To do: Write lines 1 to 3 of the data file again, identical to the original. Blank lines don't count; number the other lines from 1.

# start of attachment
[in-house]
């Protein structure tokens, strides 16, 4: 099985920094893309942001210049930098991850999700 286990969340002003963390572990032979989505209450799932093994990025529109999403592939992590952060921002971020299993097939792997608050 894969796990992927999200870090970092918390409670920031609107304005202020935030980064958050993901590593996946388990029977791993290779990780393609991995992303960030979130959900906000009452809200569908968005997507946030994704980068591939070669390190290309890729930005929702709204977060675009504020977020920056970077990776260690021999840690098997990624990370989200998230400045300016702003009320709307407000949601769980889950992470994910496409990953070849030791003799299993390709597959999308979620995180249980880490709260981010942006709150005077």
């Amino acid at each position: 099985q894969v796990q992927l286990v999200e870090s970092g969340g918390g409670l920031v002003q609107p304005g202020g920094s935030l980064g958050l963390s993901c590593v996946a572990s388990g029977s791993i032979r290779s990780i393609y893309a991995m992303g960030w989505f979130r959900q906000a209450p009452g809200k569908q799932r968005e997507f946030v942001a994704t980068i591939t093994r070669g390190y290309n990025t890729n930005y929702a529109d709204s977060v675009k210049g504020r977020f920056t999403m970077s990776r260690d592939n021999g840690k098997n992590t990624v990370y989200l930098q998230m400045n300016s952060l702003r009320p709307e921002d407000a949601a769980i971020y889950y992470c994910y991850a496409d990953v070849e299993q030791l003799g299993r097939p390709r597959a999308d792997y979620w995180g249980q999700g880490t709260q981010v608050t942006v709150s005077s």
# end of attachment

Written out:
[in-house]
């Protein structure tokens, strides 16, 4: 099985920094893309942001210049930098991850999700 286990969340002003963390572990032979989505209450799932093994990025529109999403592939992590952060921002971020299993097939792997608050 894969796990992927999200870090970092918390409670920031609107304005202020935030980064958050993901590593996946388990029977791993290779990780393609991995992303960030979130959900906000009452809200569908968005997507946030994704980068591939070669390190290309890729930005929702709204977060675009504020977020920056970077990776260690021999840690098997990624990370989200998230400045300016702003009320709307407000949601769980889950992470994910496409990953070849030791003799299993390709597959999308979620995180249980880490709260981010942006709150005077």
């Amino acid at each position: 099985q894969v796990q992927l286990v999200e870090s970092g969340g918390g409670l920031v002003q609107p304005g202020g920094s935030l980064g958050l963390s993901c590593v996946a572990s388990g029977s791993i032979r290779s990780i393609y893309a991995m992303g960030w989505f979130r959900q906000a209450p009452g809200k569908q799932r968005e997507f946030v942001a994704t980068i591939t093994r070669g390190y290309n990025t890729n930005y929702a529109d709204s977060v675009k210049g504020r977020f920056t999403m970077s990776r260690d592939n021999g840690k098997n992590t990624v990370y989200l930098q998230m400045n300016s952060l702003r009320p709307e921002d407000a949601a769980i971020y889950y992470c994910y991850a496409d990953v070849e299993q030791l003799g299993r097939p390709r597959a999308d792997y979620w995180g249980q999700g880490t709260q981010v608050t942006v709150s005077s």